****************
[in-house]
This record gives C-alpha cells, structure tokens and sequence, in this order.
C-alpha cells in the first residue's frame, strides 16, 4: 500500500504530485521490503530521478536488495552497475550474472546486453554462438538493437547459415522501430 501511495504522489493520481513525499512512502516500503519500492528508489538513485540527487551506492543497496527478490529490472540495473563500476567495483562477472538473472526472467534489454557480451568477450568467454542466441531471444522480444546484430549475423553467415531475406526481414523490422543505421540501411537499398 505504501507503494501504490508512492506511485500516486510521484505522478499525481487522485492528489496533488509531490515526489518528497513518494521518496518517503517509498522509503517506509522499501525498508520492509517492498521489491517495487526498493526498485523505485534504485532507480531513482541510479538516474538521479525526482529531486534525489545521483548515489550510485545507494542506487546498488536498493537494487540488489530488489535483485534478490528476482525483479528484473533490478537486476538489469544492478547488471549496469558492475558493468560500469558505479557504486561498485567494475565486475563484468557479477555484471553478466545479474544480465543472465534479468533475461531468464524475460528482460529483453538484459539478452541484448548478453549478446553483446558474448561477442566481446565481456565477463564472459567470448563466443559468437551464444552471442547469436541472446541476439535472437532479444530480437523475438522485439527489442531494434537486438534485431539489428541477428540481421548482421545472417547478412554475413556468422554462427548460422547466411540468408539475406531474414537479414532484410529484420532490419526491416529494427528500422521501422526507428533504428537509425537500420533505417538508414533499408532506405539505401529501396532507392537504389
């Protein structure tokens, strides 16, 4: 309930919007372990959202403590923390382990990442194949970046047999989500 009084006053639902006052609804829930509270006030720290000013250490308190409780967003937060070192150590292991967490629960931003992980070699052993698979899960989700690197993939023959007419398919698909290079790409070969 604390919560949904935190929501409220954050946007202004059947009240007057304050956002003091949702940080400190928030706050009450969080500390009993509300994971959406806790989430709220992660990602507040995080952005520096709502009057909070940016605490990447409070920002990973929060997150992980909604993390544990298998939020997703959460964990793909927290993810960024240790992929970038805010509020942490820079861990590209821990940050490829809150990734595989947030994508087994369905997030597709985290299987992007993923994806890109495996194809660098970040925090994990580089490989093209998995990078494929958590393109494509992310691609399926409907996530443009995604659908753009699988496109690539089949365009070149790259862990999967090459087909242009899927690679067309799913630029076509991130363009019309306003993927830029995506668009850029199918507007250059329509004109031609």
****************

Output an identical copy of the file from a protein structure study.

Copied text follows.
[in-house]
This record gives C-alpha cells, structure tokens and sequence, in this order.
C-alpha cells in the first residue's frame, strides 16, 4: 500500500504530485521490503530521478536488495552497475550474472546486453554462438538493437547459415522501430 501511495504522489493520481513525499512512502516500503519500492528508489538513485540527487551506492543497496527478490529490472540495473563500476567495483562477472538473472526472467534489454557480451568477450568467454542466441531471444522480444546484430549475423553467415531475406526481414523490422543505421540501411537499398 505504501507503494501504490508512492506511485500516486510521484505522478499525481487522485492528489496533488509531490515526489518528497513518494521518496518517503517509498522509503517506509522499501525498508520492509517492498521489491517495487526498493526498485523505485534504485532507480531513482541510479538516474538521479525526482529531486534525489545521483548515489550510485545507494542506487546498488536498493537494487540488489530488489535483485534478490528476482525483479528484473533490478537486476538489469544492478547488471549496469558492475558493468560500469558505479557504486561498485567494475565486475563484468557479477555484471553478466545479474544480465543472465534479468533475461531468464524475460528482460529483453538484459539478452541484448548478453549478446553483446558474448561477442566481446565481456565477463564472459567470448563466443559468437551464444552471442547469436541472446541476439535472437532479444530480437523475438522485439527489442531494434537486438534485431539489428541477428540481421548482421545472417547478412554475413556468422554462427548460422547466411540468408539475406531474414537479414532484410529484420532490419526491416529494427528500422521501422526507428533504428537509425537500420533505417538508414533499408532506405539505401529501396532507392537504389
């Protein structure tokens, strides 16, 4: 309930919007372990959202403590923390382990990442194949970046047999989500 009084006053639902006052609804829930509270006030720290000013250490308190409780967003937060070192150590292991967490629960931003992980070699052993698979899960989700690197993939023959007419398919698909290079790409070969 604390919560949904935190929501409220954050946007202004059947009240007057304050956002003091949702940080400190928030706050009450969080500390009993509300994971959406806790989430709220992660990602507040995080952005520096709502009057909070940016605490990447409070920002990973929060997150992980909604993390544990298998939020997703959460964990793909927290993810960024240790992929970038805010509020942490820079861990590209821990940050490829809150990734595989947030994508087994369905997030597709985290299987992007993923994806890109495996194809660098970040925090994990580089490989093209998995990078494929958590393109494509992310691609399926409907996530443009995604659908753009699988496109690539089949365009070149790259862990999967090459087909242009899927690679067309799913630029076509991130363009019309306003993927830029995506668009850029199918507007250059329509004109031609």